Printers like the Brother P-touch PT-P700, which print on plastic labels, come in several mix and match design choices. They can be handhelds like the Dymo LabelManager 420P or desktop units like the Editors’ Choice Brother P-touch PT-D200. They can have their own keyboards, as with the Dymo 420P and Brother PT-D200, to work as standalone labelers or print from a PC (or do both). And, finally, they can be portable or not. The PT-700 is a desktop unit without a keyboard, but designed for easy portability from desk to desk within an office. It’s also one of the best examples of that particular design mix.
Like the Dymo LabelManager PnP that it replaces as Editors’ Choice, the PT-P700 gets its portability from a combination of small size, the ability to run on battery power, and the option to define and print labels using built-in labeling software that runs from the printer’s memory. The built-in software is much less capable than the full version you can install from disc, but it lets you connect to a computer by USB cable and print without having to install anything.
At 5.6 by 3.1 by 6.0 inches (HWD), the PT-P700 won’t take up much space on your desk. Even better, the small size, along with the 1.6-pound weight, make it easy to pick up and move from desk to desk as needed. One trick it misses that the PnP offers is that it doesn’t use rechargeable batteries. With the PnP you can recharge the batteries over the USB connection, so you never need a power outlet and never have to change batteries. The PT-P700 gives you the choice of connecting its AC power cord or installing six AA batteries.
Initial setup consists of snapping in the tape cartridge the printer comes with, connecting the power cord or installing batteries, and then plugging in the supplied USB cable. As is standard for hardware that stores its own application program in memory, the printer looks like a USB drive to your computer, which lets you run the label printing utility from the printer’s memory. According to Brother, the software will work with Windows Vista and above as well as with Mac OS X 10.6.8 through 10.8.x. For my tests, I used a system running Windows Vista.
The built-in program offers all the editing and formatting features that many people will ever need, including the ability to change font and font size, specify the length of the label, add frames, and even capture an image from your screen to insert into the label. It also takes advantage of the printer’s automatic cutter to cut individual labels from the roll. If you like however, you can turn the feature off and cut the labels manually later.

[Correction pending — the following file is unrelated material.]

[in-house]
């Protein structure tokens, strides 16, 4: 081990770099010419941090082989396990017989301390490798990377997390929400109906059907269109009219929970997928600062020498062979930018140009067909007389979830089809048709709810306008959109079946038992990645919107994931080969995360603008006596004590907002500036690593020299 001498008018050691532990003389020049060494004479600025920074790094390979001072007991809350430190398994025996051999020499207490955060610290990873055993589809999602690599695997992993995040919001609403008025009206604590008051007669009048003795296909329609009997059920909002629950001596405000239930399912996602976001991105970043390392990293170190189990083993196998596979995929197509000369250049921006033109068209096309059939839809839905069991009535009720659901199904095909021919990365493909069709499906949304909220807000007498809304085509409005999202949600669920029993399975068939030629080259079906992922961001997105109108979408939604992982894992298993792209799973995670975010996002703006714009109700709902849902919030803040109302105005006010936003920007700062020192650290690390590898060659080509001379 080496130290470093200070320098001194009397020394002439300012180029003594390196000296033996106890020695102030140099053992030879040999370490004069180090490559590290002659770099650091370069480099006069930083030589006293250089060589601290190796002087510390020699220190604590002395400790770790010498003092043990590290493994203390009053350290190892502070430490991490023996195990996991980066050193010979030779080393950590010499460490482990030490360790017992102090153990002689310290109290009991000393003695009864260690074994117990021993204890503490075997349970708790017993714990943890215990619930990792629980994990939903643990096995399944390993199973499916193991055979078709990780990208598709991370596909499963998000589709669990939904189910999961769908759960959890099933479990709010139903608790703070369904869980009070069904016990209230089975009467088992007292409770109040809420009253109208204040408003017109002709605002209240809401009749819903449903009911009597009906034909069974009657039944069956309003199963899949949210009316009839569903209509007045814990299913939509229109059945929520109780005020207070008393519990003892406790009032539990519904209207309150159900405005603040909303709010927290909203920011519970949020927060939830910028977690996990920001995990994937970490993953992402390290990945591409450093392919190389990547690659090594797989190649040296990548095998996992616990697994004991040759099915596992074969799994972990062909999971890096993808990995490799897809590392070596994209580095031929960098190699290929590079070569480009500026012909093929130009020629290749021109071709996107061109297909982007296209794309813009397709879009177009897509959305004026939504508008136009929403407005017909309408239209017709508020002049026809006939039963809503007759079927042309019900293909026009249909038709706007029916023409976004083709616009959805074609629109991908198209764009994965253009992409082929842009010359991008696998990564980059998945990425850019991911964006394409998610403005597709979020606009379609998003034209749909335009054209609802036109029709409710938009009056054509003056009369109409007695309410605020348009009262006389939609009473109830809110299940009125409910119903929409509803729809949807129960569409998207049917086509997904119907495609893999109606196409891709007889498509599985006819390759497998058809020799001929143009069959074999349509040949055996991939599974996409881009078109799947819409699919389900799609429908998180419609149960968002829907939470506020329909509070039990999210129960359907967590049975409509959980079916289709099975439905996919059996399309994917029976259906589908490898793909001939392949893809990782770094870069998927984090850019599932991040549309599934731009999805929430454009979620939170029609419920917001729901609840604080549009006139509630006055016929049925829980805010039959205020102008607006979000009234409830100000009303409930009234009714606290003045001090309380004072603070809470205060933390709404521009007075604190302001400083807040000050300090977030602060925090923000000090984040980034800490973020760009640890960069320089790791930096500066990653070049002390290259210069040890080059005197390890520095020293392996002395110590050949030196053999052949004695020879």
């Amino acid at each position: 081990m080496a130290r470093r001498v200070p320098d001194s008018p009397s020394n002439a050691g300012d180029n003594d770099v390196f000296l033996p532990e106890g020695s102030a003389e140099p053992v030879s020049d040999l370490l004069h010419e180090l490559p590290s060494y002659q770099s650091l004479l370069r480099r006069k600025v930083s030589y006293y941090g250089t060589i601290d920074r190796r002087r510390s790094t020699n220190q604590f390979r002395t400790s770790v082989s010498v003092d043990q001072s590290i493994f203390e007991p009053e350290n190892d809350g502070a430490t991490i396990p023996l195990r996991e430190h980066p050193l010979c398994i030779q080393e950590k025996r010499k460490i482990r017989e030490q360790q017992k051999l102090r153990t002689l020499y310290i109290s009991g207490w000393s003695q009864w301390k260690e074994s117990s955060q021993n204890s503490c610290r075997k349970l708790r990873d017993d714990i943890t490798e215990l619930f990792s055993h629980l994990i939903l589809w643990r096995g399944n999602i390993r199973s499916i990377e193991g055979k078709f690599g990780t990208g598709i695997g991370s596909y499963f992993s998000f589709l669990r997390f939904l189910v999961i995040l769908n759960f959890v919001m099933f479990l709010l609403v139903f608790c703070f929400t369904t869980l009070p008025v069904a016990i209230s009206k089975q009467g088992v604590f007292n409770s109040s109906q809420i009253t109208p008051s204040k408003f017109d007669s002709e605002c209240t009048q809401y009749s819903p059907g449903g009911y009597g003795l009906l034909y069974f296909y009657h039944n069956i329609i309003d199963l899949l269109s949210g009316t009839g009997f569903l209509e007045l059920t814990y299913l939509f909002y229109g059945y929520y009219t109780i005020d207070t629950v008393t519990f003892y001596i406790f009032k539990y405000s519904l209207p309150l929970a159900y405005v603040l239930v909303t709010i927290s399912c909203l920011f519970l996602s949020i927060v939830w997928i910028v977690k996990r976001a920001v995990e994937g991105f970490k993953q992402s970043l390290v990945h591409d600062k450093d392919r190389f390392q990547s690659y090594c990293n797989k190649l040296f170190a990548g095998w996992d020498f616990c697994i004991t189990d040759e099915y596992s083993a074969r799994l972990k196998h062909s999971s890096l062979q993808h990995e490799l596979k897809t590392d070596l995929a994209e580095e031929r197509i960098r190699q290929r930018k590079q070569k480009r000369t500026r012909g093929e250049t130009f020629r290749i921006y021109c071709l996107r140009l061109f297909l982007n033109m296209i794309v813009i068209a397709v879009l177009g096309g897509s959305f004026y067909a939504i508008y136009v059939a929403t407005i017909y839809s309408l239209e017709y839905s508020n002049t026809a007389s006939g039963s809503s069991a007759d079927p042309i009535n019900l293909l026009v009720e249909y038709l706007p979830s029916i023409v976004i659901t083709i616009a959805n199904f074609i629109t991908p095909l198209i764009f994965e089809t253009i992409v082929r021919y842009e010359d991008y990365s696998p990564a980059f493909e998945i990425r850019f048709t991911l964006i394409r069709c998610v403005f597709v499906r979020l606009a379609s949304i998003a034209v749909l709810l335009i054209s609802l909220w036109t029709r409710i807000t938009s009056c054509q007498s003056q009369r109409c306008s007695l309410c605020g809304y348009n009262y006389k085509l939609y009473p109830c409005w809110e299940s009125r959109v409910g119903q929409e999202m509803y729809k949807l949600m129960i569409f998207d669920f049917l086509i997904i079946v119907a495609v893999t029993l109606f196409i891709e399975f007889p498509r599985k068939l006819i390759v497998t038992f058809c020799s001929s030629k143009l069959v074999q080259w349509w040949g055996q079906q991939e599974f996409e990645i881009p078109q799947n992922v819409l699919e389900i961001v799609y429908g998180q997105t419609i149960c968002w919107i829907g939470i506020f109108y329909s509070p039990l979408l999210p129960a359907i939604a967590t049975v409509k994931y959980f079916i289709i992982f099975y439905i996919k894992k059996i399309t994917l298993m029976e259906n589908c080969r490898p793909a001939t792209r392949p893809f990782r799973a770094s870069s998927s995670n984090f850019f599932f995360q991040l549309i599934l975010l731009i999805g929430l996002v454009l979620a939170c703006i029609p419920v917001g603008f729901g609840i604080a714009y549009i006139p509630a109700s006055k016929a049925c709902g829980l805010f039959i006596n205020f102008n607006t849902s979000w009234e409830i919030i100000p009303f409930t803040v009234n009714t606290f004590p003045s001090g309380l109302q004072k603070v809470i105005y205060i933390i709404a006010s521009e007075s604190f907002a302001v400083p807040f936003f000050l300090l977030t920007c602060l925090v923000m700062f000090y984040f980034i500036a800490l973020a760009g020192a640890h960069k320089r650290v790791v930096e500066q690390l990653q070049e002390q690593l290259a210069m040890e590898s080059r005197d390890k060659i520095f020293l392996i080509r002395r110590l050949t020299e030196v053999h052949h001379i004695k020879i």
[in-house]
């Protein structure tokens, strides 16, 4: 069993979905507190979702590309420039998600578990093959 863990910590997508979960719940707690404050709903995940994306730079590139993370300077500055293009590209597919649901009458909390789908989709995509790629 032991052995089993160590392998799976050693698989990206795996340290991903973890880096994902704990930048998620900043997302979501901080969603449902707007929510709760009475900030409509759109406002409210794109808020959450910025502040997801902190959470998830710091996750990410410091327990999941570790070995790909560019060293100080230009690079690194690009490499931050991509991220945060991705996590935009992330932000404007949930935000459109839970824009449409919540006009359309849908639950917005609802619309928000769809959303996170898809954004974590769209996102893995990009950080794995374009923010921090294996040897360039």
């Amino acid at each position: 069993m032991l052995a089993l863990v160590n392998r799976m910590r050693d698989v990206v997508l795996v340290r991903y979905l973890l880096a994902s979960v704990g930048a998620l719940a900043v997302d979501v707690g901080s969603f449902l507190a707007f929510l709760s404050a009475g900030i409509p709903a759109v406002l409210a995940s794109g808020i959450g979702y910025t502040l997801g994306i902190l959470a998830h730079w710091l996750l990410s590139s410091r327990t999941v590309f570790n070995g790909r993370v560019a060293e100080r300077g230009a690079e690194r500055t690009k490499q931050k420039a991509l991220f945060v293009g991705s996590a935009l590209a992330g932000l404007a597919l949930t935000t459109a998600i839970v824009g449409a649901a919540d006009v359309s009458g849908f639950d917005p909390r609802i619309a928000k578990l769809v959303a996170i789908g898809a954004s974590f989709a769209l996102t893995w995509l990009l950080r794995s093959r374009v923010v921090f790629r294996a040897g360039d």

If you want more capability, you can install the full version of P-touch Editor 5.1, which Brother provides on disc. The full version offers lots of additional features, including more frames to choose from, the ability to print bar codes, and a start up screen with 31 options—including a Cable Labeling Wizard and various categories of predefined labels, like Calendar (with labels for days of the week)—to help make creating labels a little faster. Both programs are easy to get started with.
As with most label printers and label printing utilities, printing is simple. Create the label in the program, give the print command, and then wait for the printer to finish printing the label and cutting it off the roll.
Print time depends largely on the length of the label. Using the built-in version of the print utility, and including the time for cutting the label off the roll, a 6-inch label with the text PCMag: Printer Speed Test took 9.3 seconds. A 4-inch version with the same text, using a smaller font, took 6.9 seconds.
The full program takes a little longer to print than the light version, largely because the full version feeds a small length of tape and cuts it off before printing the actual label. I timed it at 10.9 seconds with a 6-inch label.
Also demanding mention are the choices in tapes for the PT-P700. I counted 65 cartridges on the Brother website, in five widths (ranging from 0.13 to 0.94 inches) and an assortment of color combinations, including black on white, red, green, blue, yellow, fluorescent orange, matte silver, and clear; white on black, blue, satin gold, satin silver, lime green, berry pink, and clear; red on white; gold on black; and blue on white.
Most tapes are for standard laminated labels. Other types include flexible ID, extra-strength adhesive, non-laminated iron on fabric, and acid free tapes. There’s also a tamper-evident tape that leaves behind a checkerboard pattern if someone tries to remove it.
If you need a self-contained labeling system with its own keyboard, this is obviously the wrong printer to get. But if what you need is a desktop label printer for printing from a PC, and particularly if you want one that you can move from desk to desk in the office as needed, or even take between locations, it offers an appealing balance of portability and capability, particularly for the price. If you need to print rugged labels at sizes up to nearly one-inch wide, in short, the Brother P-touch PT-P700 will be hard to beat. That makes it an easy pick for Editors’ Choice.
|Color or Monochrome||Monochrome|
|Printer Category||Thermal Transfer|
|Direct Printing from Cameras||No|
Copyright © 2012 Ziff Davis, Inc